Where does the Name Come From?
Talavera de la Reina is a city and municipality in the western part of the province of Toledo, which in turn is part of the autonomous community of Castile–La Mancha, Spain
The city is internationally known for its ceramics, which Philip II of Spain used as tiled revetments in many of his works, such as the monastery of El Escorial. The nickname of Talavera de la Reina is ‘The City of Pottery’ (La Ciudad de la Cerámica, in Spanish). Mexico’s famous Talavera pottery was named after the city.
There are different styles of Talavera de la Reina Pottery:
Workshops in the town keep up the tradition creating fine pieces. Famous Talavera de la Reina ceramics makers include Ruiz de Luna and Emilio Niveiro.
In the 16th century, the Talavera tradition was brought to Mexico. Today, a certification process from the Mexican government states that authentic Talavera pottery only comes from the city of Puebla and the communities of Atlixco, Cholula and Tecali, as the clays needed and the history of this craft are both centered there. All pieces are hand-thrown on a potter’s wheel and the glazes contain tin and lead, as they have since colonial times. This glaze must craze, be slightly porous and milky-white, but not pure white. There are only six permitted colors: blue, yellow, black, green, orange and mauve, and these colors must be made from natural pigments. The painted designs have a blurred appearance as they fuse slightly into the glaze. The base, the part that touches the table, is not glazed but exposes the terra cotta underneath. An inscription is required on the bottom that contains the following information: the logo of the manufacturer, the initials of the artist and the location of the manufacturer in Puebla.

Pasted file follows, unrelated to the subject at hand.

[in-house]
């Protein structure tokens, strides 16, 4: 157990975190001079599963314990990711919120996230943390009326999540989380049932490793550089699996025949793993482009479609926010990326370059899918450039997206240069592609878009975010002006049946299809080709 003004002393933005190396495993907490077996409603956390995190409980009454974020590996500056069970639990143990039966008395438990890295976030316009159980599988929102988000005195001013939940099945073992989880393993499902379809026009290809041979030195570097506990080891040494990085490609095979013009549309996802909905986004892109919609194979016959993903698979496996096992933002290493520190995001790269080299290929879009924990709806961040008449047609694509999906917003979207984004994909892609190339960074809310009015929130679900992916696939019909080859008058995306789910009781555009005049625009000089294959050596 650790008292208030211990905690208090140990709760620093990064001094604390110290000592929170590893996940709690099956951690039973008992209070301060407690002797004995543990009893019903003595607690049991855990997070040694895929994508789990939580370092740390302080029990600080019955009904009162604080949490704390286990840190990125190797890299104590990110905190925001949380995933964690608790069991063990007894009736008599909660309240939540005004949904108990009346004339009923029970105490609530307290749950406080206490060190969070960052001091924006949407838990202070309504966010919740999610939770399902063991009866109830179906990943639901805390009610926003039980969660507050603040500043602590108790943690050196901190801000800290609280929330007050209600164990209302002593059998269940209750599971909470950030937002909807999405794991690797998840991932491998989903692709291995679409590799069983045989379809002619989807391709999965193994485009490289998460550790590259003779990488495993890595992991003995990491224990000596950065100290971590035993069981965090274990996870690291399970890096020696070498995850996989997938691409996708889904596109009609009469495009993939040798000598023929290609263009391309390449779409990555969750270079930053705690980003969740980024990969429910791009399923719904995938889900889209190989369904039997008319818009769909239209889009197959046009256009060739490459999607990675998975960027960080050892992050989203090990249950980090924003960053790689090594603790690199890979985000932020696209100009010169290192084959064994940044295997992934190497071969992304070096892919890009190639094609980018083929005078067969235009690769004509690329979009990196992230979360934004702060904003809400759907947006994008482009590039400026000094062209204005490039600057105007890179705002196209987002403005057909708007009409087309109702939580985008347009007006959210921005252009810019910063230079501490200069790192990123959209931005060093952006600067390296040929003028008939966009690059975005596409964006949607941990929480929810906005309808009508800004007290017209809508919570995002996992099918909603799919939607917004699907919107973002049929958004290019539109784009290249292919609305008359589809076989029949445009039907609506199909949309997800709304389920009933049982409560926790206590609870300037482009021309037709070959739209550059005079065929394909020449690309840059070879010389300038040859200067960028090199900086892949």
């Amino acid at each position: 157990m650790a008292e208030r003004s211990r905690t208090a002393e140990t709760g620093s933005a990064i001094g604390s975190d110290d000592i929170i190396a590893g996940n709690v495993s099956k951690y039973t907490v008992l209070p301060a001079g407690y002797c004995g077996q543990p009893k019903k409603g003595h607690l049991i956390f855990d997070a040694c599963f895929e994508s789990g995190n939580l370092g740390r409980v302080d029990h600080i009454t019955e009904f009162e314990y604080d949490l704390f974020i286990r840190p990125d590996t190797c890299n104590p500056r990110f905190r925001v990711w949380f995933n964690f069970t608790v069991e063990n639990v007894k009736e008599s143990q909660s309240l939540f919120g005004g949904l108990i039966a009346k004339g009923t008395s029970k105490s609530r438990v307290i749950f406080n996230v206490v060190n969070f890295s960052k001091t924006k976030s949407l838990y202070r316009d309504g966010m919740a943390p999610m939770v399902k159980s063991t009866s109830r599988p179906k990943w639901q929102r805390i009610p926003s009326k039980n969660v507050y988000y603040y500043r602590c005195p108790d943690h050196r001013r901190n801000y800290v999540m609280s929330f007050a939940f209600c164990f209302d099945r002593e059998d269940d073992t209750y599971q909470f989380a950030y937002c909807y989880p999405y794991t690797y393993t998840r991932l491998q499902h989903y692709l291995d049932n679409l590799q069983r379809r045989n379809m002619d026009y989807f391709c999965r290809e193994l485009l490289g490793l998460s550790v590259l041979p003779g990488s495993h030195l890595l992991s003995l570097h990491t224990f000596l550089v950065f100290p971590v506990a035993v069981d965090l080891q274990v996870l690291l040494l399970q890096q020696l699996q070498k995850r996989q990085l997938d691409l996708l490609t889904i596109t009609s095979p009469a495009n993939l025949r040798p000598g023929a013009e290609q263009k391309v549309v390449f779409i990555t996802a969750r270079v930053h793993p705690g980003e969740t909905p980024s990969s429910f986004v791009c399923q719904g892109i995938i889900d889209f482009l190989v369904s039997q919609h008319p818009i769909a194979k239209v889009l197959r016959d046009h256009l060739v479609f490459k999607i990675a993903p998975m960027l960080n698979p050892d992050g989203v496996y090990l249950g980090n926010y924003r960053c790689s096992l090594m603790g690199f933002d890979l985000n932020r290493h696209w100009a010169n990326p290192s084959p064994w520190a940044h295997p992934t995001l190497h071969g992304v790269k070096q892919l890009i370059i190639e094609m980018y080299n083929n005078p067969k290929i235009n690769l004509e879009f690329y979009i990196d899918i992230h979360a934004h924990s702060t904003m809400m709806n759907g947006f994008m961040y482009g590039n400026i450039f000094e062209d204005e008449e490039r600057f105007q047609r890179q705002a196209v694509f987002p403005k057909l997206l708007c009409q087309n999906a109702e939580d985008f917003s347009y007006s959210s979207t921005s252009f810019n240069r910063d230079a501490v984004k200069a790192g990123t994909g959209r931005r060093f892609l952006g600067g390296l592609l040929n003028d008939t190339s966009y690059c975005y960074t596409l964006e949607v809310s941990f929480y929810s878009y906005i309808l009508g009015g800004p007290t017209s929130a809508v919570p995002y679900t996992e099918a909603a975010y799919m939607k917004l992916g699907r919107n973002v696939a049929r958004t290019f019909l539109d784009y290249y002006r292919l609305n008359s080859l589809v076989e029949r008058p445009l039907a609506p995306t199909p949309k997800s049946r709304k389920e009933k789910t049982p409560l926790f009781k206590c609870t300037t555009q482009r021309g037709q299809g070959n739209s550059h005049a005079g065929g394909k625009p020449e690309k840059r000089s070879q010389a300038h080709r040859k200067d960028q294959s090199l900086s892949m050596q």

Latin Accents, because of concerns over lead content, the desire of the public for more vibrant colors, and the superior durability of modern glazes and bodies, combines the painting talents of artists in Puebla with these modern materials to create a new variation on the centuries old Talavera tradition.